Hurricane Harvey approaches Texas. The weather forecast calls for 35 mph winds in Austin. I feel scared.
I look at the trees that are marked by Austin Energy. They are to be trimmed, because they endanger electric power lines. One tree in particular worries me. It leans heavily against the power lines next to our bedroom. I imagine that the storm winds might swing it back and forth so strongly that it will break the lines and cut power to our house and our neighbor’s.
It’s early Friday morning and my husband is still asleep. I decide to act with vigor and determination and keep our neighborhood safe. I’ll cut down the tree.
I get a saw and start sawing. Not too bad. I cut through quite easily and the tree falls in the planned direction. I feel satisfied.
Until I look up.
The tree is not leaning against the lines anymore. It’s hanging on them. With it’s full weight.
OMG! That’s not good. That’s not good at all. That’s horrible! The weight will certainly tear down the electric lines, and we are only hours before Harvey hits the Texan coast. No electricity for days and Austin Energy will probably have something more important to do than restore the power to our little house.
Unless it ignites a fire! Oh my goodness! I start to panic … Okay, breathe in, breathe out … I tell myself: “Pick up the trunk and move it off the lines …”
Despite all my weightlifting practice, I can’t move it an inch. Worse yet, with my moving it, the tree gets more entangled.
I breathe in, I breathe out …
I remember Thich Nhat Hanh saying “If you’re in a hurry, slow down”. Okay. “Elly, don’t act — think.”
I know I can’t stay for hours holding a trunk that’s way too heavy for me. And I don’t see or hear anyone who is within ear distance to call out for help. I conclude it’s up to me to solve this, for better or worse.
I succeed at pushing the trunk into the ground far enough that I think it won’t slide away and the tree will stay upright rather than dragging down the power lines. I run to the shed to get a ladder to get closer to the higher branches. It takes me half an hour and a lot of mindful breathing to fix the problem and get the tree out of the way of the power line. Nothing is broken. We are still safe.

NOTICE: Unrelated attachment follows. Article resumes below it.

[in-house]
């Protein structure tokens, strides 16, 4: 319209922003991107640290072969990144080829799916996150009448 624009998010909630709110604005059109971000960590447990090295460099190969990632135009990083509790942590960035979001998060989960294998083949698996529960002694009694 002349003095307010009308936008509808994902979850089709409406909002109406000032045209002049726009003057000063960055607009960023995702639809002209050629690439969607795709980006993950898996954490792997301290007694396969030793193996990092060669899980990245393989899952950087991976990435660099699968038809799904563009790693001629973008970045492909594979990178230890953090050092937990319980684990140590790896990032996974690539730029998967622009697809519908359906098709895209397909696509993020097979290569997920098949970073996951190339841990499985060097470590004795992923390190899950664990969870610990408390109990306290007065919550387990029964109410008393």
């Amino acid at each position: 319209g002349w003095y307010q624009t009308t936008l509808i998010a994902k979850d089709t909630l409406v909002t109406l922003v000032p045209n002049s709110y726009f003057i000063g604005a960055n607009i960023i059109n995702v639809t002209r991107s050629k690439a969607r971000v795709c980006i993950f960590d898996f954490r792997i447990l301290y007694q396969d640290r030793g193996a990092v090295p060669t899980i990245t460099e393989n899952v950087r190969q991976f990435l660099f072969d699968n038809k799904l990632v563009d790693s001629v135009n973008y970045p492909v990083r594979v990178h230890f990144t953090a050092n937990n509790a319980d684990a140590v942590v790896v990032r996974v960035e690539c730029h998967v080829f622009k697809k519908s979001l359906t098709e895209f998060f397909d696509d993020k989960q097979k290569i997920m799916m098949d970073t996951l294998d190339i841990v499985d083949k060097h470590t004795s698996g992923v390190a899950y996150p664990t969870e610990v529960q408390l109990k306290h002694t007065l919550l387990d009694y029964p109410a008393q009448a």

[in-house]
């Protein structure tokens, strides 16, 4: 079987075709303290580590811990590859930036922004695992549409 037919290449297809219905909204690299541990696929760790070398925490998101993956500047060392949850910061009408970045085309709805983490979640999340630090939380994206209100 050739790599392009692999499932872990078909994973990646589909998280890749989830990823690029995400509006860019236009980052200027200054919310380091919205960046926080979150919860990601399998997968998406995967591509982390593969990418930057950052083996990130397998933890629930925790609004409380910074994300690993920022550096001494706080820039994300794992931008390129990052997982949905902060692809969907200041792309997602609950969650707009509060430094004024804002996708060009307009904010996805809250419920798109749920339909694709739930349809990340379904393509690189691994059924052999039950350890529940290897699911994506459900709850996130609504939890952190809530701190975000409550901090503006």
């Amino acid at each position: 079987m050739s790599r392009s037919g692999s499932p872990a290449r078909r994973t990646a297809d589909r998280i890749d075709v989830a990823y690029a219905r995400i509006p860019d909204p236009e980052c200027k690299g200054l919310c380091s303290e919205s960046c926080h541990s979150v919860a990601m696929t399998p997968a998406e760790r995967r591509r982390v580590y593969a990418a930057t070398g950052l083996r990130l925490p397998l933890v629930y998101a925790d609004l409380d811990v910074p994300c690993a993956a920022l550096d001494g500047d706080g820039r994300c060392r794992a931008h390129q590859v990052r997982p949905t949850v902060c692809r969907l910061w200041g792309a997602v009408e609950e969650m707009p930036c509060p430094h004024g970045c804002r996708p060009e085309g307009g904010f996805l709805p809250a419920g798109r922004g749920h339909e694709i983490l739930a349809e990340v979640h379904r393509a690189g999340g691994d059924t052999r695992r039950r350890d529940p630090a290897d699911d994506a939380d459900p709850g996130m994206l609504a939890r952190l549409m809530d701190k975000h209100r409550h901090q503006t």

That’s when a tornado of self-critical thoughts engulf in my head: “You absolute, stupid, idiotic moron! You could have killed yourself, you stupid, idiotic moron.” Some of them in Dutch. All of them extremely painful to hear.
I feel super grateful that we just offered our Self-Compassion workshop. I remember that self-compassion is not reserved for those situations, where our suffering is triggered by others. Self-compassion is especially needed when our suffering results from our own mistakes.
Yes, I was unconscious of my incompetence in tree cutting. I feel ashamed and embarrassed for the potential harm I created. That doesn’t make me a person undeserving of compassion, love, and belonging. On the contrary, I need it now more than ever. With some extra attention to my breaths, and some kind words in my head, I start to feel relieved, and even a bit amused by the whole situation. After all: this is the stuff newsletters are made of.
When do you need self-compassion the most? Let me know, I would love to read from you.